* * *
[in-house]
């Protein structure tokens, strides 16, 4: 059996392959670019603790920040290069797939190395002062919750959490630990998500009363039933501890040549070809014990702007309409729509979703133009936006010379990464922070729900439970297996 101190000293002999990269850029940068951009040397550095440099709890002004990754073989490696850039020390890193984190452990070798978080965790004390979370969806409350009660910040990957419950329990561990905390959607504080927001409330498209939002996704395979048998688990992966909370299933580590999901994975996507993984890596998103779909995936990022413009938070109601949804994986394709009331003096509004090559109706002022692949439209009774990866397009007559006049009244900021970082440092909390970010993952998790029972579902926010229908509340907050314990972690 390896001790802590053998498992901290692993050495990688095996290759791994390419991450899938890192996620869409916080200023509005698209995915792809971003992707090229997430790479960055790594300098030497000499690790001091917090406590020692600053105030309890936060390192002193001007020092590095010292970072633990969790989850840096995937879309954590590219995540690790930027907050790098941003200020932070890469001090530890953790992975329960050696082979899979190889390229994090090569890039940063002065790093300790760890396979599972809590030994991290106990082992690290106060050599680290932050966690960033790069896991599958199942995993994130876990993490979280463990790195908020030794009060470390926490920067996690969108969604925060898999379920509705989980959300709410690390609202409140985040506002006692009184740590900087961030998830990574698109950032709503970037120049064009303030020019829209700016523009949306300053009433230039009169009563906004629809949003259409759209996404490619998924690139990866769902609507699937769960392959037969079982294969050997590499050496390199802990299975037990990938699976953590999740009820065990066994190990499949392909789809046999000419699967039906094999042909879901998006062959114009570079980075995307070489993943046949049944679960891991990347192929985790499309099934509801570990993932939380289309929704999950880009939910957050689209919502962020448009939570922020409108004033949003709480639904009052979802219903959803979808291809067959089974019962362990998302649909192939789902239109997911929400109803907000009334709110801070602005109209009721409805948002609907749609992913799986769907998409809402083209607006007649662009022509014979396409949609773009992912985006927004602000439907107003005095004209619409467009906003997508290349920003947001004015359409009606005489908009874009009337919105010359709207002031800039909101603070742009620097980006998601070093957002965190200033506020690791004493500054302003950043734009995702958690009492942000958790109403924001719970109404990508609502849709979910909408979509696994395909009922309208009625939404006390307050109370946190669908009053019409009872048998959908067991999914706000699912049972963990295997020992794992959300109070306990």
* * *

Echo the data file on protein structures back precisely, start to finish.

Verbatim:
[in-house]
């Protein structure tokens, strides 16, 4: 059996392959670019603790920040290069797939190395002062919750959490630990998500009363039933501890040549070809014990702007309409729509979703133009936006010379990464922070729900439970297996 101190000293002999990269850029940068951009040397550095440099709890002004990754073989490696850039020390890193984190452990070798978080965790004390979370969806409350009660910040990957419950329990561990905390959607504080927001409330498209939002996704395979048998688990992966909370299933580590999901994975996507993984890596998103779909995936990022413009938070109601949804994986394709009331003096509004090559109706002022692949439209009774990866397009007559006049009244900021970082440092909390970010993952998790029972579902926010229908509340907050314990972690 390896001790802590053998498992901290692993050495990688095996290759791994390419991450899938890192996620869409916080200023509005698209995915792809971003992707090229997430790479960055790594300098030497000499690790001091917090406590020692600053105030309890936060390192002193001007020092590095010292970072633990969790989850840096995937879309954590590219995540690790930027907050790098941003200020932070890469001090530890953790992975329960050696082979899979190889390229994090090569890039940063002065790093300790760890396979599972809590030994991290106990082992690290106060050599680290932050966690960033790069896991599958199942995993994130876990993490979280463990790195908020030794009060470390926490920067996690969108969604925060898999379920509705989980959300709410690390609202409140985040506002006692009184740590900087961030998830990574698109950032709503970037120049064009303030020019829209700016523009949306300053009433230039009169009563906004629809949003259409759209996404490619998924690139990866769902609507699937769960392959037969079982294969050997590499050496390199802990299975037990990938699976953590999740009820065990066994190990499949392909789809046999000419699967039906094999042909879901998006062959114009570079980075995307070489993943046949049944679960891991990347192929985790499309099934509801570990993932939380289309929704999950880009939910957050689209919502962020448009939570922020409108004033949003709480639904009052979802219903959803979808291809067959089974019962362990998302649909192939789902239109997911929400109803907000009334709110801070602005109209009721409805948002609907749609992913799986769907998409809402083209607006007649662009022509014979396409949609773009992912985006927004602000439907107003005095004209619409467009906003997508290349920003947001004015359409009606005489908009874009009337919105010359709207002031800039909101603070742009620097980006998601070093957002965190200033506020690791004493500054302003950043734009995702958690009492942000958790109403924001719970109404990508609502849709979910909408979509696994395909009922309208009625939404006390307050109370946190669908009053019409009872048998959908067991999914706000699912049972963990295997020992794992959300109070306990």